A probate proceeding may involve either formal or informal procedures. Traditionally, probate proceedings were governed by formal procedures that required the probate court to hold hearings and

appraised. or any matter sufficient to show the nonexistence of a valid will. its conformance with statutory requirements for its execution. with the result that informal probate is cheaper and quicker than formal probate. and the estate's assets have been collected. Although the personal representative usually files the probate petition. the residency of the decedent. Informal probate proceedings generally do not require a hearing. In a formal probate proceeding. the legal costs of probating an estate could be substantial. mistake. or lack of intent that the instrument be a will. it will be declared void. The clerk of probate court reviews the submissions and recommends to the court that the will be probated. The number of attesting witnesses is prescribed by law. In states governed by the UPC. in addition to evidence of the genuineness of the signatures and any other proof of execution available. Contested Probate Proceedings The probate of a will can be opposed or contested on the ground that the instrument is void because of the testamentary incapacity of the testator at the time the will was made. special steps are taken. Self-authentication relieves the witnesses of the burden of appearing in court and the personal representative of costly procedures if the witnesses are unavailable. These requirements are usually fulfilled by the attesting witnesses who were present at the time the will was made and who certify that it was properly executed. the personal representative must elect whether to proceed with formal or informal probate at the time of filing. formal proceedings are required. If the required witnesses have died before the testator. Issues of internal validity. and the competency of the testator at the time the will was made. States that have adopted the UPC provisions on probate procedures allow informal probate proceedings that remove the probate court from most stages of the process. If no one objects to the will at the hearing. The probate process begins when the personal representative files with the clerk of the probate court a copy of the death certificate along with the will and a petition to admit the will to probate and to grant letters testamentary. the person offering the will must offer proof of death. lack of testamentary capacity. If fewer than the required number witness a will. Most small estates benefit from an informal probate proceeding. along with a petition to admit the will under informal probate. Will contests are concerned only with external validity. which authorize him or her to distribute the estate. it can be filed by any person who has a pecuniary interest in the will. such as violation of the Rule against Perpetuities. The UPC simplifies witness issues by permitting the admission of "self-authenticating" wills. and distributed to the designated heirs. When a will is contested. such as failure of due execution. a hearing must be held to establish the death of the testator. When some or all of the witnesses to a will are unavailable. fraud. the decedent's creditors have been paid. a probate proceeding may be switched from informal to formal during the course of administration. undue influence. The personal representative files the death certificate and will. Although a will has been probated as a genuine expression of the testator's . must be raised in proceedings at a later stage of administration. if issues so warrant. and the testator's property will pass according to the laws of descent and distribution. Consequently. Once the court issues the order for informal probate. it will be admitted to probate. These wills contain a statement signed by the witnesses that attests to the competency of the testator and other statutory requirements. the failure to comply with the formalities required by law. the personal representative files a series of forms that demonstrate that notice has been given to all interested parties about the probate. the genuineness of the will.issue orders involving routine matters. However.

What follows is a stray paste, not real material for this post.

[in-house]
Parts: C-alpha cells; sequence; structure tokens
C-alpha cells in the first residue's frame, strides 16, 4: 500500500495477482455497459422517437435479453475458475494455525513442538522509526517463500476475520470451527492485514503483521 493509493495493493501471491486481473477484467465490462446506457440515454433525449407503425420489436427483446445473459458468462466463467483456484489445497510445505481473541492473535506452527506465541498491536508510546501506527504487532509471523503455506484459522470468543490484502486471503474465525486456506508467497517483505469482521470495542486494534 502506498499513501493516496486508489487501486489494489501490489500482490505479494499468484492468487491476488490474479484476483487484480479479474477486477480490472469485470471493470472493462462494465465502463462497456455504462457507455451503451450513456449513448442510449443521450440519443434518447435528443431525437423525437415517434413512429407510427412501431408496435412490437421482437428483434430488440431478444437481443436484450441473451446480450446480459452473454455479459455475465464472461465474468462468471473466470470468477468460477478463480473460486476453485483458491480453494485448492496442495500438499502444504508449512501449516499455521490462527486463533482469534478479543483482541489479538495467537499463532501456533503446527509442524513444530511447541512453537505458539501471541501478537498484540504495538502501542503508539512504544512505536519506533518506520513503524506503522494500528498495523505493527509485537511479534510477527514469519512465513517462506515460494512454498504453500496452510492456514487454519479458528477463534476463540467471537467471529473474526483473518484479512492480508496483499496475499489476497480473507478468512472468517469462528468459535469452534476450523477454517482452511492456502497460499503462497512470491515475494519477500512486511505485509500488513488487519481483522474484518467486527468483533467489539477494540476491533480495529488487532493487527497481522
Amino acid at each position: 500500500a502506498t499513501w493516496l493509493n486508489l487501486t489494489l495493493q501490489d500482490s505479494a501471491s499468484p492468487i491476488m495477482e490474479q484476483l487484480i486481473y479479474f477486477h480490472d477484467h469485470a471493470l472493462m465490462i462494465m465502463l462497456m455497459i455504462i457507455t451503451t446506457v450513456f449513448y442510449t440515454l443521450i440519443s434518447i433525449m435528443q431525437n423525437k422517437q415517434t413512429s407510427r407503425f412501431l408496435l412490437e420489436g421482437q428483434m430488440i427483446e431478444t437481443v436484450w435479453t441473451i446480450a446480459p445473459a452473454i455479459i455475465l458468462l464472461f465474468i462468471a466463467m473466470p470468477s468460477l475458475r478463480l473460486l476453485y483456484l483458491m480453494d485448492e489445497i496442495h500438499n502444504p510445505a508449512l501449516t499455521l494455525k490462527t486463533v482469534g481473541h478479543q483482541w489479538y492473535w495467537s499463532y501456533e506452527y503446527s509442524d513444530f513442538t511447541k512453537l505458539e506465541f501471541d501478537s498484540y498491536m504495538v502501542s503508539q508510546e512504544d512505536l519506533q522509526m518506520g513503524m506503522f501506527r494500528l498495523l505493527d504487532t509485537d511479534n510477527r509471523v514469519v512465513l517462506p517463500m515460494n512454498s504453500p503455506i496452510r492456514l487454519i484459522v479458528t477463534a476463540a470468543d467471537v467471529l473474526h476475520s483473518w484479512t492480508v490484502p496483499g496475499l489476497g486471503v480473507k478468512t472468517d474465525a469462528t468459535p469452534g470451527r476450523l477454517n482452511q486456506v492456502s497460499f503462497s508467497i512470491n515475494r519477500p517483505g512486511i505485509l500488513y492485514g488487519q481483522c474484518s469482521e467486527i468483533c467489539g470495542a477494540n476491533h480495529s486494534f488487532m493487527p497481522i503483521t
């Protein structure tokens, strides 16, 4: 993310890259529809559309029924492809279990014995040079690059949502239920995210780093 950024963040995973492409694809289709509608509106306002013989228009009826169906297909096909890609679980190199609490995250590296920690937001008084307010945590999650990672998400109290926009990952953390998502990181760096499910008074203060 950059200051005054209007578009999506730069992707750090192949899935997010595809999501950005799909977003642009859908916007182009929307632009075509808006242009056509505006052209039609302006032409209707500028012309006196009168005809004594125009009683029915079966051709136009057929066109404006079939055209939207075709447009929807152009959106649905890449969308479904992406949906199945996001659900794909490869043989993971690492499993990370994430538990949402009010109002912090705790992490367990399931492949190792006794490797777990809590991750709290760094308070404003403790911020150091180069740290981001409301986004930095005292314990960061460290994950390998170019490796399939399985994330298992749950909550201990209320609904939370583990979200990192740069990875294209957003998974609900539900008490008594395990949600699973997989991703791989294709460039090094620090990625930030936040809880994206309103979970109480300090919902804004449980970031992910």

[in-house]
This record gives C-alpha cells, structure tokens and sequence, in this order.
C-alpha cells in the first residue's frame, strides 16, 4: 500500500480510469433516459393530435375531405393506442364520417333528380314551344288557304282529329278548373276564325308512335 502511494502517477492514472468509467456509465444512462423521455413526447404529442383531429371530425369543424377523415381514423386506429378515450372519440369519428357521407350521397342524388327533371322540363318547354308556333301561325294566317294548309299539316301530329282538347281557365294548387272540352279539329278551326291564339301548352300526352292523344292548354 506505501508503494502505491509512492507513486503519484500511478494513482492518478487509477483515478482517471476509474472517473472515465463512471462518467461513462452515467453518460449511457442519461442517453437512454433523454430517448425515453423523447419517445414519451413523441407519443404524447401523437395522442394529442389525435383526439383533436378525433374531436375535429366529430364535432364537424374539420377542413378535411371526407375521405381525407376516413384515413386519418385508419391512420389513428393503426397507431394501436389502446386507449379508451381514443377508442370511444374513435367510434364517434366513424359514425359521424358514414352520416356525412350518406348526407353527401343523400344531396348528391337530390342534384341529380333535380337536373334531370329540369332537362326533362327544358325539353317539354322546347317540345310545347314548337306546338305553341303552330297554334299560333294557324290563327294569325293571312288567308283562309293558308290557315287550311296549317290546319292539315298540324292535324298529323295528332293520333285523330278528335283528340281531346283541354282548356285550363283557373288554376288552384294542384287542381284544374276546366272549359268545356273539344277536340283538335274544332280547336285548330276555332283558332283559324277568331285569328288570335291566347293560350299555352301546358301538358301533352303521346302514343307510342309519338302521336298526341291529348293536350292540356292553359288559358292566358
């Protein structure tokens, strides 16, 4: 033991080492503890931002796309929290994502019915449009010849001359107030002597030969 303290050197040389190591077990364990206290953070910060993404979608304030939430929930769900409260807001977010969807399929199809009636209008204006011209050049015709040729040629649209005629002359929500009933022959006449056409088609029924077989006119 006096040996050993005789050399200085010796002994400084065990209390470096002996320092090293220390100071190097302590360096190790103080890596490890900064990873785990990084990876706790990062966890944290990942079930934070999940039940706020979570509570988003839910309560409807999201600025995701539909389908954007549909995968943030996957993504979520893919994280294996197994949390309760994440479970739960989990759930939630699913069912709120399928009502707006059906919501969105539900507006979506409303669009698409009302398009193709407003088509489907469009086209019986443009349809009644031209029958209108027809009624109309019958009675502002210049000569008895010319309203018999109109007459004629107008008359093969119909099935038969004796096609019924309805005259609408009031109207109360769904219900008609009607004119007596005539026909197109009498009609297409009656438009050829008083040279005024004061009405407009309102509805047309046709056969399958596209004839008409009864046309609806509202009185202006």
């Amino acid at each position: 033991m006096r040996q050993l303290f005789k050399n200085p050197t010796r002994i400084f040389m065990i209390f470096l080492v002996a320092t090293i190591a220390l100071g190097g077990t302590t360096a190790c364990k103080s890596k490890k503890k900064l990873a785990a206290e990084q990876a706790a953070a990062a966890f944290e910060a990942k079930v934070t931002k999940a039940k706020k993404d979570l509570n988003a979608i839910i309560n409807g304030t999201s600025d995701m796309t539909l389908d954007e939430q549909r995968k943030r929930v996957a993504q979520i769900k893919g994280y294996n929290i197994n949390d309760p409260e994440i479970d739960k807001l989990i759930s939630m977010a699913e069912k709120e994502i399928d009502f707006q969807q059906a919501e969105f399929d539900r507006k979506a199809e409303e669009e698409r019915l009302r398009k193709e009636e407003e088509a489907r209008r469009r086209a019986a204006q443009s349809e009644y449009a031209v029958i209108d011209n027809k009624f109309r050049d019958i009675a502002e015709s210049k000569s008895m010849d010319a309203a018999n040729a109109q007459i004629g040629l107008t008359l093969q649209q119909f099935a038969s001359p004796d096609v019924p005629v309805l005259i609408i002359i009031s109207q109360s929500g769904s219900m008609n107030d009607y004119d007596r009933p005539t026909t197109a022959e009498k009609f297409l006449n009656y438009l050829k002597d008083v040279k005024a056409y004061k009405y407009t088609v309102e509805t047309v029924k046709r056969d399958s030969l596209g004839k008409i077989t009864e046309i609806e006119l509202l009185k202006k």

an action at law for damages. or a defense to the contest. however. The appellate court is restricted to a consideration of the questions presented to and determined by the lower court. but it must not exclude anyone entitled to property under the will. Right of Review A right of appeal from a probate decree is given to any person who would suffer a direct financial loss as a result of the decree. purchasers of property from the heir or heirs. an appeal from the order granting or denying probate. The probate court may investigate the qualifications of the proposed guardian before granting an order of appointment. based on the best interests of the children. however. generally are not entitled to contest the will of a debtor. The heirs and beneficiaries negotiate a settlement that may defeat the intention of the testator in how the assets are distributed. Only a person having some interest that will be affected by the probate can contest it. The beneficiaries under a will and the heirs can enter into a valid contract not to contest a will. These include an Injunction against the prosecution of the contest. the estate might be disposed of according to the laws of descent and distribution if the testamentary provisions violate the law. . A personal representative must defend the will against attack and must employ his or her best efforts to have it sustained if he or she reasonably believes that the will is valid. Methods by which a will can be contested generally include a contest in the court having jurisdiction over probate. who should be appointed guardian. which means that the government will receive the property if no living heirs can be found. Statutes usually impose time limits on the institution of will contests. and the state. the heirs will be prevented from contesting the will. Most states. If the contract is supported by consideration—something of value—and the agreement is otherwise valid. have statutes making a trial by jury available in a will contest. if there is a possibility of Escheat. Agreement not to Contest A testator can enter into a contract with her or his heirs in which they agree not to contest a will. Guardianship of Minor Children Wills often contain instructions on who should be appointed legal guardian of the decedent's minor children. An agreement among heirs and beneficiaries not to contest a will is a way to avoid a costly will contest proceeding. Under some statutes the compromise or settlement must be submitted to the probate court for approval. administrators or personal representatives under prior wills. When a will does not contain a guardianship provision. There is no constitutional right to trial by jury in probate or will contest proceedings. States vary as to the remedies a party to an agreement not to contest a will has upon breach.intended distribution of property upon her or his death. An issue not presented to the probate court usually will not be considered. the court itself must determine. Such persons include next of kin who will receive property if the will is set aside and intestacy results. and separate actions to set aside the order granting or denying probate. Creditors. A settlement will be valid if all interested parties agree.